In-plant Graphics gets unsolicited articles frequently. Those that are well written and touch on topics important to readers are given strong consideration for publication, though space does not permit us to use as many as we would like. Our best advice is to contact the editor at and send an idea or a rough outline of the article. We will only consider articles that have not been submitted to any other graphic arts magazines.

If you’d like to write a story or column, a good first step is to look at our editorial calendar. Perhaps your idea is sitting right there, waiting to be written. In this case, we may ask you to write it. We do not have a large freelance budget. Sometimes the only payback we can offer is a bio at the end of the story describing the writer and his or her company, as well as information on how to contact him or her. Many of our consultants/contributing writers find that this helps them boost not only their credibility but their business. A preferred story length is 800 words, ranging up to 1,500 words depending on the topic.

Photo Submissions

We love color photos. If your in-plant is doing anything newsworthy, by all means send us a photo. Similarly, if you are an equipment vendor and you are installing gear in an in-plant, take pictures. Send them. We’ll use them, provided they are in focus and we can see everyone’s faces. Just make sure to identify the people in the shot and tell us what they’re doing. If you’d like to e-mail us photos, please make sure they are at least 266 dpi.


If we call you to interview you, please be aware of our policy on sending out quotes prior to publication.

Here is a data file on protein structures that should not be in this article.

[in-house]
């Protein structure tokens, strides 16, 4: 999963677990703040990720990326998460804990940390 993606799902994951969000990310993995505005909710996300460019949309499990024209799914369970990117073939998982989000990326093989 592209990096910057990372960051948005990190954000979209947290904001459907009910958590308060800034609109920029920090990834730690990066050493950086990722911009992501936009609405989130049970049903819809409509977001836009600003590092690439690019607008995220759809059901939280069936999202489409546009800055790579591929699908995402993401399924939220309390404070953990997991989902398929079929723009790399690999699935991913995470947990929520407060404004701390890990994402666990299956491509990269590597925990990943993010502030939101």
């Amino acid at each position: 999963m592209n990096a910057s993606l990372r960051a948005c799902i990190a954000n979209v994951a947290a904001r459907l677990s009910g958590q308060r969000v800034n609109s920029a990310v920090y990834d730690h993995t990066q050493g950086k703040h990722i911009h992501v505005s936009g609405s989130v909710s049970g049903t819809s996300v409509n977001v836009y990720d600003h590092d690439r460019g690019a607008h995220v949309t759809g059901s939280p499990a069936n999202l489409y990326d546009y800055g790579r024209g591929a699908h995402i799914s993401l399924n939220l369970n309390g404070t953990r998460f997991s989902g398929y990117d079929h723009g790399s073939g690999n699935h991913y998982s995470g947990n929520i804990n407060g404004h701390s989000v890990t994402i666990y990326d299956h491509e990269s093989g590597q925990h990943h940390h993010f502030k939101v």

Because In-Plant Graphics is a news magazine, and we have deadlines, it will not always be possible for us to allow the people we interview to see their quotes and comments prior to publication. When you agree to be interviewed by us, you agree to allow us to quote you in the magazine. We agree to quote you accurately.

It is our policy that:

  • If the interview subject requests to see his/her quotes prior to the interview, we will e-mail his/her quotes only for confirmation of accuracy, and we will change facts if we stated them incorrectly. We will not change the wording of quotes, only factual information. The subject must get back to us with all corrections within 48 hours, unless we’re on deadline and request a response sooner. We will not cancel publication of a story after it is written; we will only make changes to ensure accuracy.
  • If a subject requests to see his/her quotes after the interview has been completed or after it has gone on for more than 10 minutes, we cannot promise him/her that we will do this. Since he/she already agreed to the interview, he/she agreed to be quoted. As a courtesy, however, we may be able to e-mail the person his/her quotes to check accuracy only.
  • If we do allow a subject to see his/her quotes, and the person sends us suggested changes, he/she will not be sent a final draft of the story before publication.

Though we always do our best to make our subjects look good, our business is to write news stories about the graphic arts industry and publish them on a deadline. Allowing people at outside organizations to have final editing powers is simply not viable. Thanks for understanding.